Schlagwort-Archive: Procellariiformes

Fossil record of the Procellariiformes

Family incertae sedis

Makahala mirae Mayr


Aldiomedes angustirostris Mayr & Tennyson  

Diomedea milleri Howard
Diomedea thyridata Wilkinson

Diomedavus knapptonensis Mayr & Goedert

Murunkus subitus Panteleyev & Nessov (?)

Notoleptos giglii Acosta Hospitaleche & Gelfo

Phoebastria anglica Lydekker
Phoebastria immutabilis Rothschild
Phoebastria rexularum Olson & Rasmussen

Plotornis arvernensis (Milne-Edwards in Shufeldt)
Plotornis delfortrii Milne-Edwards
Plotornis graculoides Portis

Tydea septentrionalis Mayr & Smith


Diomedeoides babaheydariensis Peters & Hamedani
Diomedeoides brodkorbi Cheneval

Rupelornis definitus van Beneden


Oceanodroma hubbsi Miller


Pelecanoides cymatotrypetes Olson 
Pelecanoides miokuaka Worthy et al.


Ardenna conradi Marsh
Ardenna davealleni Tennyson & Mannering
Ardenna gilmorei Chandler

Argyrodyptes microtarsus Ameghino

Calonectris krantzi Olson & Rasmussen
Calonectris kurodai Olson
Calonectris wingatei Olson

Eopuffinus kazachstanensis Nessov

Fulmarus hammeri Howard
Fulmarus miocaenus Howard

Hydrornis natator Milne-Edwards

Oestrelata vociferans Shufeldt

Pachyptila salax Olson

Procellaria altrirostris Tennyson & Tomotani [1]
Procellaria antiqua Milne-Edwards

Pterodroma kurodai Harrison & Walker

Pterodromoides minoricensis Segui et al.

Puffinus barnesi Howard 
Puffinus calhouni Howard
Puffinus diatomicus Miller
Puffinus eyermani Shufeldt
Puffinus felthami Howard
Puffinus inceptor Wetmore
Puffinus kanakoffi Howard
Puffinus micraulax Brodkorb
Puffinus mitchelli Miller
Puffinus nestori Alcover
Puffinus parvus Shufeldt
Puffinus priscus Miller
Puffinus raemdonckii (van Beneden)
Puffinus sp. ‘Lee Creek Mine, USA 1’
Puffinus sp. ‘Lee Creek Mine, USA 2’
Puffinus tedfordi Howard


Tytthostonyx glauconiticus Olson & Parris



[1] A. J. D. Tennyson; B. M. Tomotani: A new fossil species of Procellaria (Aves: Procellariiformes) from tzhe Pliocene of New Zealand. Papéis Avulsos De Zoologia, 61, e20216116. 2021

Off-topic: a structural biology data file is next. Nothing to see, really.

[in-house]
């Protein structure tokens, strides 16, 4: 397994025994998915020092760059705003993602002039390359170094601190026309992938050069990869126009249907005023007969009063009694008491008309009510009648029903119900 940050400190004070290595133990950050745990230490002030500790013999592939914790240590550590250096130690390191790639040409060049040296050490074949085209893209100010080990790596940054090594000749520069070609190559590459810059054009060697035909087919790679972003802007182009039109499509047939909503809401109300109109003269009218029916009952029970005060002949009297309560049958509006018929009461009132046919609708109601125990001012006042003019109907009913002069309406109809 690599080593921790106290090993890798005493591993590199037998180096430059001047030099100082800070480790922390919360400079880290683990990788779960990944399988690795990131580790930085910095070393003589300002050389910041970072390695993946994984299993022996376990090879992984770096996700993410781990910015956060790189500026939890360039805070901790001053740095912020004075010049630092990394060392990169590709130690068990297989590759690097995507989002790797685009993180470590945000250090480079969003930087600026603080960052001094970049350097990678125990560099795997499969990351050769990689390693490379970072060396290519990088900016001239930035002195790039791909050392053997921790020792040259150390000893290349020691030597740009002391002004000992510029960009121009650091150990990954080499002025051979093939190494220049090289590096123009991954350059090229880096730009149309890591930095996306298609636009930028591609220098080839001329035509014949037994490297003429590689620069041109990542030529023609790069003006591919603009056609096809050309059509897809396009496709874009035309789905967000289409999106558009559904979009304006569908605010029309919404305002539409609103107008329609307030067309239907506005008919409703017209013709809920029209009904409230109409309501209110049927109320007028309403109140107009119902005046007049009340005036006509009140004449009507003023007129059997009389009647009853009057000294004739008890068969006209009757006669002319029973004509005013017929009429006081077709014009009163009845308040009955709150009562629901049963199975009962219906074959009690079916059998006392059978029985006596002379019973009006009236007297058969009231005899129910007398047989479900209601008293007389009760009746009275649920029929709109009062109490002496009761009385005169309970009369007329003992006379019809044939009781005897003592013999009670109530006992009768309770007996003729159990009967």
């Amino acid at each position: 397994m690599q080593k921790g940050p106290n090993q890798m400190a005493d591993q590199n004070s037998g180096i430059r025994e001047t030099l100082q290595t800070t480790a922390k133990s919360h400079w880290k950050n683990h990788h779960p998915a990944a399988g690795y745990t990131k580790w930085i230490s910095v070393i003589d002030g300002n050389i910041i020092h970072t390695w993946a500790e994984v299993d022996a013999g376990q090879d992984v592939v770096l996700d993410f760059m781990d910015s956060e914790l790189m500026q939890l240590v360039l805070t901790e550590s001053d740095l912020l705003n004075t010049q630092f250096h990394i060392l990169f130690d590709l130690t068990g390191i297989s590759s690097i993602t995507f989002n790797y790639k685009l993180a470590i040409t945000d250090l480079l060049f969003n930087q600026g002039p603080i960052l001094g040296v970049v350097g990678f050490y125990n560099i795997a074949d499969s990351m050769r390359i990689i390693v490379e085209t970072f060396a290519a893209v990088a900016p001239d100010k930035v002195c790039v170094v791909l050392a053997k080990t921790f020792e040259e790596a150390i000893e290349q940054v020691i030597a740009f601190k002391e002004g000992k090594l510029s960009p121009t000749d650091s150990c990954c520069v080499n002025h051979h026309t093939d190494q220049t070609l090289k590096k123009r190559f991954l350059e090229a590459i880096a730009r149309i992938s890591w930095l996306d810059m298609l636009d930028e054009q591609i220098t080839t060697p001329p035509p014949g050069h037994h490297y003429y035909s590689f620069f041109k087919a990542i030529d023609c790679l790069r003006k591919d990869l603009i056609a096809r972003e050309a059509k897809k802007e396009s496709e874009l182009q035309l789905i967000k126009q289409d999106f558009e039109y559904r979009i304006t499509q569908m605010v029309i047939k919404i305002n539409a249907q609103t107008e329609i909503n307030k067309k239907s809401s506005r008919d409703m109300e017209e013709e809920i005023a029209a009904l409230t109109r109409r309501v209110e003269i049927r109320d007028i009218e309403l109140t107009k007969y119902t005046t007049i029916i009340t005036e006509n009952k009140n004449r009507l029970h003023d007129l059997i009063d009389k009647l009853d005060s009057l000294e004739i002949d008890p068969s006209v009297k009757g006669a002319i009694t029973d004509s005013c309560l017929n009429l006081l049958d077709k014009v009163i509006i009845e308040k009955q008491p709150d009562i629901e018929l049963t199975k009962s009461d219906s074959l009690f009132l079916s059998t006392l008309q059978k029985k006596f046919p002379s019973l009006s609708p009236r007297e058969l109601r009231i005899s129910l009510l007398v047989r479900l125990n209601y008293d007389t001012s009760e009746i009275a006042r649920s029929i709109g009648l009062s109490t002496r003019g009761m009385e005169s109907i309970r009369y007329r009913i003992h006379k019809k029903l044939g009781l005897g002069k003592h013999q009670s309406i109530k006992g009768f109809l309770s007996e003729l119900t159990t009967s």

edited: 05.02.2021

Prehistoric Gambier Islands

A new paper, that was just published [1], deals with the subfossil remains that had been excavated on the Gambier Islands, far, far in the almost easternmost corner of Polynesia, more easterly are only the Pitcairn Islands and the well known island of Rapa Nui.

The Gambier Islands, for those who don’t know them, are basically a more or less sunken atoll, a so called ‚almost atoll‘ like the better known Aitutaki atoll in the Cook Islands. This ‚almost atoll‘ consists of a larger but still relatively small main island, Mangareva, and several other smaller islets surounding it, all of them of volcanic origin and merely the meager remains of a former large volcano. The whole group of islands is encircled by a fringe of coral islands, which again are formed by lifted coral reefs. There are some other real atolls (only coral islands without remains of former volcanoes) that belong to the Gambier group, these are Maria (East), Marutea (South), Matureivavao, Morane, Temoe, Tenararo, Tenarunga, and Vahanga.


The authors describe one new species, a pigeon, and mention several others, mostly pigeons and of course seabirds, we are on a island group here after all.   😛


The first surprise is Bountyphaps, very likely the same Bountyphaps obsoleta Worthy & Wragg that was originally described from Henderson Island, Pitcairn Islands. Its remains were found on Kamaka Island, one of the numerous small or very small islands within the group. The remains are interpreted as probably having been transported from the Pitcairn Islands to the Gambiers by Polynesian settlers, which indeed are known to have captured and tamed parrots and pigeons, at least in olden times when there still were parrots and pigeons.